Richard Parks, former Welsh rugby international turned extreme adventurer, broadcaster and writer, visited Edge Hill to deliver a public lecture titled Living Life to the Extreme: Sport, Achievement, Endurance as part the University’s Celebrating Sport events.
Many attended the public lecture, during which Richard discussed how the psychological, physical, technical and emotional aspects of being an elite sportsman have translated into his extreme expeditions and, in turn, how these are a metaphor for life. He looked to his own experiences and provided an inspirational evening of adventure and success, and after the lecture he signed copies of his first book Beyond the Horizon and posed for photographs with everyone.
When asked about how he manages to succeed in some of his toughest challenges and in day to day life, Richard said:
“Perseverance is key. If you take for granted that all high performance athletes have the right genetics, skills and coaches, at some point we are all going to be faced with challenges in life or in sport. I think the concept of not giving up and perseverance is at the core of what I do and Thomas Edison who invented the light bulb posed the thought, ‘many of life’s failures are people who didn’t realise how close they were to success when they gave up’, and he’s nailed it there for me.”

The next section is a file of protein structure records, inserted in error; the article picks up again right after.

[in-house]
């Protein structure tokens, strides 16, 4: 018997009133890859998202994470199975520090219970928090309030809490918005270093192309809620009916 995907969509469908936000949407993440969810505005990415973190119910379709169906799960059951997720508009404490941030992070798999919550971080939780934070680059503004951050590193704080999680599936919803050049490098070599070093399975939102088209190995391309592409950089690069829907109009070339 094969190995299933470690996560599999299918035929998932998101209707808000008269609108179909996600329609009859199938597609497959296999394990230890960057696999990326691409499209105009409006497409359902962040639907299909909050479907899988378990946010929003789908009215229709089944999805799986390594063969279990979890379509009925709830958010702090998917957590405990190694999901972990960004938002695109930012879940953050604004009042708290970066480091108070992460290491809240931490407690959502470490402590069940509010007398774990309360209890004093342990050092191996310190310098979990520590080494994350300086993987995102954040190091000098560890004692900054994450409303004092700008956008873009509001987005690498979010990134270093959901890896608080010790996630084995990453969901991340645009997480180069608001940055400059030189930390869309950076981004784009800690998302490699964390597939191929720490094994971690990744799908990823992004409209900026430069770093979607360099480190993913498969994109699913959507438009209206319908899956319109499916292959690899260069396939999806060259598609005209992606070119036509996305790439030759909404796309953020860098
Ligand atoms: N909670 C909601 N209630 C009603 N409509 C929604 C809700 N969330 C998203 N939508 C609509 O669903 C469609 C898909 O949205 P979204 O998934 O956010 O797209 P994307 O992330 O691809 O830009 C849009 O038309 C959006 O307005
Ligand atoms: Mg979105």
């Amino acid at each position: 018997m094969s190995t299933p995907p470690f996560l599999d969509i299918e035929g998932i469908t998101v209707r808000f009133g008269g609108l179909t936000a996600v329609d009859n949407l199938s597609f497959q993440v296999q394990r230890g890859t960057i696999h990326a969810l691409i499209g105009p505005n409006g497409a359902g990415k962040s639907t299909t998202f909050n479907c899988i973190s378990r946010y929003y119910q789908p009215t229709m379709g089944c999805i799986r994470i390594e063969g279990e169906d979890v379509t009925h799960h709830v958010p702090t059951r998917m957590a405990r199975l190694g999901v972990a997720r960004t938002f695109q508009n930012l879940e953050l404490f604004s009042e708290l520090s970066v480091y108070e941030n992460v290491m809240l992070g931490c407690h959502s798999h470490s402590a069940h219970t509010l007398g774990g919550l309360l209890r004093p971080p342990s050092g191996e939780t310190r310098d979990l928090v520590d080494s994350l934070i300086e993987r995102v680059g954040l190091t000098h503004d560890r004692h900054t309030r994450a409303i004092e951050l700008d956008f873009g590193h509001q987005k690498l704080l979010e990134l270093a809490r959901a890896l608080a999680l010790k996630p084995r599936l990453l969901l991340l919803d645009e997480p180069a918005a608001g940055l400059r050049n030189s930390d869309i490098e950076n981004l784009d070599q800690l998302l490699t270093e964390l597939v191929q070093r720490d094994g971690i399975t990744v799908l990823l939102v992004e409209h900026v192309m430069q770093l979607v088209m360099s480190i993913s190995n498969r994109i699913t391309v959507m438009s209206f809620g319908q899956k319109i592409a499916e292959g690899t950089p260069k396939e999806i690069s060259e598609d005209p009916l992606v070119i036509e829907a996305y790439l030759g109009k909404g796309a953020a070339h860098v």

In the video below, Richard talks about his transition from rugby to extreme sports, how setting the record for the ‘737 Challenge’ has changed his life and how preparation is the key to success with these extreme adventures.
Richard made history in July 2011 becoming the first ever person to climb the highest mountain on each of the world’s 7 continents and stand on all 3 poles (The North Pole, The South Pole and the summit of Everest) within 7 months.
His record setting ‘737 Challenge’ was completed in 6 months, 11 days, 7 hours and 53 minutes and raised over £326,000 in aid of Marie Curie Cancer Care whilst creating an advertising value worth over £3 million to the cancer charity. On 4th January 2014, Richard then became the fastest Brit in history to reach the South Pole, solo, unassisted and unsupported. He also became the first Welsh person to ski solo to the South Pole.
He skied 1,150km (715 miles) from the geographical coastline of Antarctica to the South Pole in 29 days, 19 hours and 24 minutes, taking an astonishing 9 days off the previous record. Richard also set the second fastest time for a solo, unsupported and unassisted journey in history and in over 100 years of polar exploration.